Foods to Improve Mental Health

A high-fat, low-carb diet helps to reduce inflammation and balance hormones both of which can improve mental health. When the body is deficient in certain vitamins and proteins, it can disrupt moods and contribute to mental illnesses such as depression and anxiety. Eating foods rich in vitamins and proteins is a smart choice because they are believed to play a role in the brain’s production of serotonin, dopamine, and other brain chemicals that contribute to and control moods. Foods rich in Vitamin B (like liver and red meat) help combat depression and irritability. Iron-rich foods help with the production of brain chemicals that regulate mood.

Here’s a list of diet mainstays that can improve your mental health and a lot of other medical conditions too, including infertility.

Liver & Steak
Liver and steak are great sources of protein and fat, and just so happen to be the best source of vitamins, packing an even bigger nutritional punch than traditional “superfoods” like blueberries or kale.

Liver is a premium source of vitamins B12, C, E, D, Co-Q10, Zinc, Folate, and fat. Steak is a close runner-up in nutrients.

Eggs are another superfood packed with nutrients in a perfect little package: protein, Vitamin A, D, E, K, B12, folate, and even the beneficial antioxidant lutein. Eggs are also a rich source of choline. The body needs to obtain a majority of its required choline from diet, as it can only naturally produce a limited amount.

Salmon, Sardines, and Other High Omega-3 Fish
Salmon is an oily fish that is packed with protein, omega 3s, and essential fatty acids. Interestingly, depression appears to be less common in countries where people eat large amounts of fish. Two omega-3 fatty acids — eicosapentaenoic acid (EPA) and docosahexaenoic acid (DHA) found primarily in fish oil — are thought to have the biggest potential to benefit people with mood disorders through two primary mechanisms: (1) omega-3s easily travel through the brain cell membrane and interact with mood-related molecules inside the brain; and (2) they have an anti-inflammatory effect that can help relieve depression. Children and adolescents with depression may also benefit from omega-3 supplementation.

Butter & Other Full-Fat Dairy
Natural fats from butter, cream, whole milk, and full-fat yogurt are needed to keep the lymphatic system running. Eating fat lubricates the lymphatics and filters out harmful pathogens to protect the body from illness-causing invaders. The lymphatic system is critical to maintaining optimal health. It is part of the circulatory system and the immune system. Besides being a rich source of cholesterol, full-fat dairy also contains many nutrients.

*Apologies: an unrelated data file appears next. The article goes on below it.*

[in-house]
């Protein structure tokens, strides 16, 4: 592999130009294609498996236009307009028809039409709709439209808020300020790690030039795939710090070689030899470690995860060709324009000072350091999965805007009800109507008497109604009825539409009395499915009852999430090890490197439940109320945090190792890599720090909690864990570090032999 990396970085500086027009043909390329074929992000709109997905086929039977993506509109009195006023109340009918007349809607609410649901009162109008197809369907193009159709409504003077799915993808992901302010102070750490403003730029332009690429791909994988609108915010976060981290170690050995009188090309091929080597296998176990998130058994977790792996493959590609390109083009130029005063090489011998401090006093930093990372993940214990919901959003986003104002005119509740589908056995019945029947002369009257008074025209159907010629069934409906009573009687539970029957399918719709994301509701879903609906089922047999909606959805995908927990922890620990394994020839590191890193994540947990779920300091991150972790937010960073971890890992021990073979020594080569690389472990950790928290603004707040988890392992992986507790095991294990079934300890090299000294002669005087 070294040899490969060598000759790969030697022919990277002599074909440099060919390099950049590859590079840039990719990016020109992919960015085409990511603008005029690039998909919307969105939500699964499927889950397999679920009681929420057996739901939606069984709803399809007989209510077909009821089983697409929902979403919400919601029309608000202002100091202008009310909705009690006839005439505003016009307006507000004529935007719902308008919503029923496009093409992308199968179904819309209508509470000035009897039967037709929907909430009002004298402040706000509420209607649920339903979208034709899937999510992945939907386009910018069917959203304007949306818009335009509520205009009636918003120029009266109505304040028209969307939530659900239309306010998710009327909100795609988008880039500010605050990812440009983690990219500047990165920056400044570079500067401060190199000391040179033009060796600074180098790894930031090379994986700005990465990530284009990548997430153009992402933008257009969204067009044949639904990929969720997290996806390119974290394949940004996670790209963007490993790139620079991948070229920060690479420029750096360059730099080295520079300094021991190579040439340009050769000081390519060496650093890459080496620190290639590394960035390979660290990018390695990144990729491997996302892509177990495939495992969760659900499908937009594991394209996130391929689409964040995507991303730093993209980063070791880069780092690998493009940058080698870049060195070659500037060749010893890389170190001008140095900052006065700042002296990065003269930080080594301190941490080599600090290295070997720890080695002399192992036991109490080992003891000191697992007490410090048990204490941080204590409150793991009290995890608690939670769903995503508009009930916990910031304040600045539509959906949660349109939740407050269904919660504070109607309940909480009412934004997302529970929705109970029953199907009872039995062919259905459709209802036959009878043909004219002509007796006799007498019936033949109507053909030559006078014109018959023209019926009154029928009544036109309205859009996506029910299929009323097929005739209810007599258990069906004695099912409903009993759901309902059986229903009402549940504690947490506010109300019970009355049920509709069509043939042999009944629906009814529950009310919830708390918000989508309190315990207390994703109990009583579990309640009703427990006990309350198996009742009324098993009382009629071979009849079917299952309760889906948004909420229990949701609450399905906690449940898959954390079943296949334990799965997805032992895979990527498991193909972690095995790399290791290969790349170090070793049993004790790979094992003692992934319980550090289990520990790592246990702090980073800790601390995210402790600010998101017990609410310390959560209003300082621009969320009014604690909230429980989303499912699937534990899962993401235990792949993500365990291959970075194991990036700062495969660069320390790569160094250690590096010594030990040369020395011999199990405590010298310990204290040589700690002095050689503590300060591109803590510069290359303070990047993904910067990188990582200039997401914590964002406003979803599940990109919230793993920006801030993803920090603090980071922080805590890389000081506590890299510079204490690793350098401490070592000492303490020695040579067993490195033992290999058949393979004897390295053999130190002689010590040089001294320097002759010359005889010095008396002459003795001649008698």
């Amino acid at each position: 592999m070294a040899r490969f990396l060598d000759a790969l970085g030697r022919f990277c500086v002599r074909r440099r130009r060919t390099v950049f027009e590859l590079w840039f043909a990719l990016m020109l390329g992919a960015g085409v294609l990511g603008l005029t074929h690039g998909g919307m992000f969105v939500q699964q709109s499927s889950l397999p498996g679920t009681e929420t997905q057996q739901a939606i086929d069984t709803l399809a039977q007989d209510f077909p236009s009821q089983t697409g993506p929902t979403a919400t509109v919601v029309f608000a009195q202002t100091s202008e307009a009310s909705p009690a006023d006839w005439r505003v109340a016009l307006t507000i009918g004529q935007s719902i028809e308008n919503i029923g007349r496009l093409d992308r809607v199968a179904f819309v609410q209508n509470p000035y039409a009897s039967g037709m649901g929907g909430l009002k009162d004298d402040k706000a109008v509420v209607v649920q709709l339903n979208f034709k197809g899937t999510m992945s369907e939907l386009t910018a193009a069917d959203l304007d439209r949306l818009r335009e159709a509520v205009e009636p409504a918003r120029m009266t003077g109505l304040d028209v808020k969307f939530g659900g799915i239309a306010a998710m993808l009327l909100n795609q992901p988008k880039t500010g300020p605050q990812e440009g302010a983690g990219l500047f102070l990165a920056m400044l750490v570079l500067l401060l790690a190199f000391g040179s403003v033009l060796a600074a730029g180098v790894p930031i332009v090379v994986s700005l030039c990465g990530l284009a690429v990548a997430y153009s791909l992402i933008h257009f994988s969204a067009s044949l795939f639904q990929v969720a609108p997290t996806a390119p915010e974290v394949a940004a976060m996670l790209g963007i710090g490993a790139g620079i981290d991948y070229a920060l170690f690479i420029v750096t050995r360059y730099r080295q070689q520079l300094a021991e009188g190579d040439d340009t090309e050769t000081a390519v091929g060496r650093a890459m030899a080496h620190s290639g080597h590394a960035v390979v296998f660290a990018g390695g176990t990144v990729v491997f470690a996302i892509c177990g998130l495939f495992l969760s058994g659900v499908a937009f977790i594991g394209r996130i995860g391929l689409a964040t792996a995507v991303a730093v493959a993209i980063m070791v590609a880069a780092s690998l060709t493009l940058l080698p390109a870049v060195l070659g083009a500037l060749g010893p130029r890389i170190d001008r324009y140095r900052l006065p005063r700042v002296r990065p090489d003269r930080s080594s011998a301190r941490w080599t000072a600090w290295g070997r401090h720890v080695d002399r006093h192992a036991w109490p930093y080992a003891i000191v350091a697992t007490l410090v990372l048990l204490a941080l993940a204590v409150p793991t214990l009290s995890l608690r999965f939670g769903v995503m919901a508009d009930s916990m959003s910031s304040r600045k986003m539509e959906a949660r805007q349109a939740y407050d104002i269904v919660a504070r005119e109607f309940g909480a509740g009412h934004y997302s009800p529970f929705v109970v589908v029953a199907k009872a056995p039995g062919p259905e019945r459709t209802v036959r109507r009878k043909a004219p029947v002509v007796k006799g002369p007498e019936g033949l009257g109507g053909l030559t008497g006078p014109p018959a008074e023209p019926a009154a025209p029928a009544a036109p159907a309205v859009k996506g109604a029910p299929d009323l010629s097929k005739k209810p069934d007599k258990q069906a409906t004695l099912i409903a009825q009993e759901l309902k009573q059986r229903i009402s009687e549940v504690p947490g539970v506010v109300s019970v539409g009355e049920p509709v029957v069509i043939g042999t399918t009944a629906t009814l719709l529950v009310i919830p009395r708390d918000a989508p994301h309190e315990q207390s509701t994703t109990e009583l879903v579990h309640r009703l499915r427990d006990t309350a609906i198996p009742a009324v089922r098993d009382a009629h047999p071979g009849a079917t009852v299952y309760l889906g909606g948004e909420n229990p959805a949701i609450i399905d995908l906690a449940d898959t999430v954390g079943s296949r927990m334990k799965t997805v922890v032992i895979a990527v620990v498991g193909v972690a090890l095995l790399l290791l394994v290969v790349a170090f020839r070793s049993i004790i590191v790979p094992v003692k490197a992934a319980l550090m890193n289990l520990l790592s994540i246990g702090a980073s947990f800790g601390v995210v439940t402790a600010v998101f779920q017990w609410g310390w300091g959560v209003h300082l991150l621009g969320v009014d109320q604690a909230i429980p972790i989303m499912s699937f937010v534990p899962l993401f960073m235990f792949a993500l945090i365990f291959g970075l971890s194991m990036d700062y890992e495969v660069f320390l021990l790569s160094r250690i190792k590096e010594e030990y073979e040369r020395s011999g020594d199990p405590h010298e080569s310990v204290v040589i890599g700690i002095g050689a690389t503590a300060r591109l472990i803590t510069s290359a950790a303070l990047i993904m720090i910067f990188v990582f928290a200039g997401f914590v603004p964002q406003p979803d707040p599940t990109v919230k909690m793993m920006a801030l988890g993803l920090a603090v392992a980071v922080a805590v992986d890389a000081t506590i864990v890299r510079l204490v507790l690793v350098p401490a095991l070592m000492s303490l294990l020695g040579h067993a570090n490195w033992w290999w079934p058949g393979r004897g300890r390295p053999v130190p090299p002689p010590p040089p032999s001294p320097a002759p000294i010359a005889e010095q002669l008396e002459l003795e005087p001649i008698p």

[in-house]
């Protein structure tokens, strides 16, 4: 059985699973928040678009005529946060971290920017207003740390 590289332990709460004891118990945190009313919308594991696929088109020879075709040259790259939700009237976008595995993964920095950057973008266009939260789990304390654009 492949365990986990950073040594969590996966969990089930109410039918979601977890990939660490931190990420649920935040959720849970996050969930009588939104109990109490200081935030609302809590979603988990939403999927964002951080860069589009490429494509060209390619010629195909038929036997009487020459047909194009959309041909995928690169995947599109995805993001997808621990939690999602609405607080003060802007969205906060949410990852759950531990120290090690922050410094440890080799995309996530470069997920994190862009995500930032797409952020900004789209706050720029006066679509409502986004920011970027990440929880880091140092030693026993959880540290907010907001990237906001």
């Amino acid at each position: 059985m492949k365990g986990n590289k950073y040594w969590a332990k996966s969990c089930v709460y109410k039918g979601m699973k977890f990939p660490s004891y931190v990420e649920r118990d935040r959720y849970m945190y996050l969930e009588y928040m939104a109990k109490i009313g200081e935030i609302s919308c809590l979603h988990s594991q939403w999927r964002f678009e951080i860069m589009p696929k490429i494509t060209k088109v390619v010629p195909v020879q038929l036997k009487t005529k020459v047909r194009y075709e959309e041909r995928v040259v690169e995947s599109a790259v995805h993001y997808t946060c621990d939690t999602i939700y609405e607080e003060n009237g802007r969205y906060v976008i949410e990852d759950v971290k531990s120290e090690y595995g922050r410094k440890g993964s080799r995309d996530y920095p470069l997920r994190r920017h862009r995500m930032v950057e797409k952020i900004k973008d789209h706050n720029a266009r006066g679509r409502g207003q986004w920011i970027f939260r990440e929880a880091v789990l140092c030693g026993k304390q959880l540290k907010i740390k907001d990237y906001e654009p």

Berries are a healthy, sweet, and sometimes sour, tasty snack. They are loaded with antioxidants and anti-inflammatory phytonutrients that are known to combat inflammation. Berries are also high in folate and vitamin C.

Beans & Lentils
Beans and lentils have vitamin B, which can help improve depression and irritability. They also contribute to the production of serotonin.

Our Brains Need Fat & Cholesterol

Despite the popular misconception, our bodies need fat. It’s the building block for our brains, and our best source of cellular energy. Eating fat is one of the easiest ways to reduce inflammation and improve immunologic function. The human brain is nearly 60% fat and requires both saturated and unsaturated fats to provide a balance of structural integrity and fluidity to its cells. More specifically, our brains need EPA and DHA–neither of which exist in plant foods. EPA has an anti-inflammatory effect and helps with healing. DHA serves many functions. It helps with the formation of myelin, the white matter that insulates our brain circuits. It also helps maintain the integrity of the blood-brain barrier, which keeps the brain safe from unwanted outside influences. But most importantly, DHA is critical to the development of the human cortex—the part of the brain responsible for higher-order thinking. Without DHA, consciousness and symbolic thinking—essentially what makes us humans—would be impossible.

Cholesterol is essential too. It gives our cells the required stiffness and stability and is vital for the production and function of serotonin receptors in the brain. Low cholesterol levels have been linked to depression and aggression. Antidepressants often don’t work for patients who are eating a vegetarian diet. Cholesterol acts as a precursor to important hormones that help us deal with stress and protect the body against cancer and heart disease.

This is why fatty meats, fish, and full-fat dairy all top the list of foods that contribute to good mental health. These combined with other low carb and low-sugar foods are building blocks for good physical and mental health.

Foods to Avoid

And if you’re wondering which foods to avoid, I recommend limiting or removing the five biggest inflammation producers in our diets: plant toxins, vegetable & seed oils, carbohydrates & added sugars, trans fats, and too much alcohol. These foods expose people to high levels of known inflammatory compounds.

Don’t Forget Your Supplements!

It can be challenging to get all of the essential vitamins and minerals through diet alone. Even the healthiest eaters are likely low in some vitamins and minerals, particularly those who consume fruits and vegetables as the bulk of their diet. Supplements are a great way to support total body and mental health.